ECOS’ Cooperative Federalism 2.0 paper details the organization’s collective thoughts, observations and recommendations on what cooperative federalism means to the states and describes the essential roles and functions that ECOS believes the states and EPA should each perform.
This document highlights the activities and accomplishments of ECOS between October 1, 2014 and September 30, 2015.
The following is ECOS’ Priority Areas for a Time of Political Transition (Paper). The Paper realizes a key goal in ECOS’ Strategic Plan –reaching out to federal leadership during periods of political transition and discussing opportunities and challenges for State-Federal Relationships. Web Version Printer-Friendly Version
To address future pollutant-discharge requirements and potential temperature exceedances, the Metropolitan Wastewater Management Commission—a regional wastewater entity in Eugene/Springfield, Oregon—launched a pilot program to demonstrate the viability and cost-effectiveness of a water quality trading program for thermal load compliance with its future NPDES permits.
New York State’s Storm Mitigation Loan Program (SMLP) was created in 2014 to assist local governments in strengthening long-term resilience for wastewater and drinking water treatment facilities in areas impacted by Hurricane Sandy. Elevating power systems, reducing infiltration and waterproofing electrical components are some of the projects being funded through the program.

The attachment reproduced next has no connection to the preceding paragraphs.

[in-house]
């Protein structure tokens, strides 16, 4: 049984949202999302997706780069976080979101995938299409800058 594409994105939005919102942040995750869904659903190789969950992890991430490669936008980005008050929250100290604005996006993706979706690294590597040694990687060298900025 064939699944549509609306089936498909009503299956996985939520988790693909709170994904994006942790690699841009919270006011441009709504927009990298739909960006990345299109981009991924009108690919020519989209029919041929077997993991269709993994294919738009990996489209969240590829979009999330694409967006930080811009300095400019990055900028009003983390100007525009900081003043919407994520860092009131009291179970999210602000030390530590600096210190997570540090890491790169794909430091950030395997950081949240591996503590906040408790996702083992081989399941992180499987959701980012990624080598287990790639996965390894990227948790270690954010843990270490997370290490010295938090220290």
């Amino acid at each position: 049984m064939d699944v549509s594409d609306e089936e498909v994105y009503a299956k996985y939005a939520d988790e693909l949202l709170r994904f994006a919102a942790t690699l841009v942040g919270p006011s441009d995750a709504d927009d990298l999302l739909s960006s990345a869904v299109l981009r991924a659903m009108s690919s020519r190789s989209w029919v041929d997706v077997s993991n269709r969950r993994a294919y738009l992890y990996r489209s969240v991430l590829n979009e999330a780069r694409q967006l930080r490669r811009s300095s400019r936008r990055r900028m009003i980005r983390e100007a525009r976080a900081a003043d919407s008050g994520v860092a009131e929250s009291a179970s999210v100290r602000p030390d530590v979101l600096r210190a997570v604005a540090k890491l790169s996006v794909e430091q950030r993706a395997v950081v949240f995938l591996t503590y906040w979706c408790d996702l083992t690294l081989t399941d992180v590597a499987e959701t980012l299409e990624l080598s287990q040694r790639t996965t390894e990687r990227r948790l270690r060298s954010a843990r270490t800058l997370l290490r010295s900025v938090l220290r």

Under its CWSRF Program, the New York Environmental Facilities Corporation has created a Green Innovation Grant Program to encourage the use of green infrastructure. One project under this program has funded work to reconnect streams to their floodplains and constructing and restoring wetlands on the Upper Susquehanna Watershed.
Camden City (population 80,000), one of the most economically distressed cities in the US, had a combined sewer system that was in a serious state of disrepair, creating serious human health issues due to flooding. This project implemented various green and grey infrastructure projects to address stormwater and combined sewer issues through a partnership between…
Montana trains wastewater treatment plant operators to operate their facilities differently than originally designed, facilitating the removal of nutrients. Through this targeted education and some additional on-site, site-specific assistance, wastewater facilities are able to meet nutrient standards without incurring the significant capital costs that would be necessary to upgrade the existing treatment plants.
Crisfield, Maryland, a small, economically-disadvantaged city on the Maryland’s Eastern Shore, is combining CWSRF and other funding to design and construct a wind turbine at their wastewater treatment plant. The turbine will reduce the city’s electric bill and its carbon footprint.
The City of West Monroe used CWSRF funding to upgrade an existing wastewater treatment plant (WWTP). As a result of this water efficiency project, the facility now treats wastewater to drinking water standards using dissolved air floatation followed by pressurized granular activated carbon and chlorination. The treated effluent from the City’s WWTP is pumped to…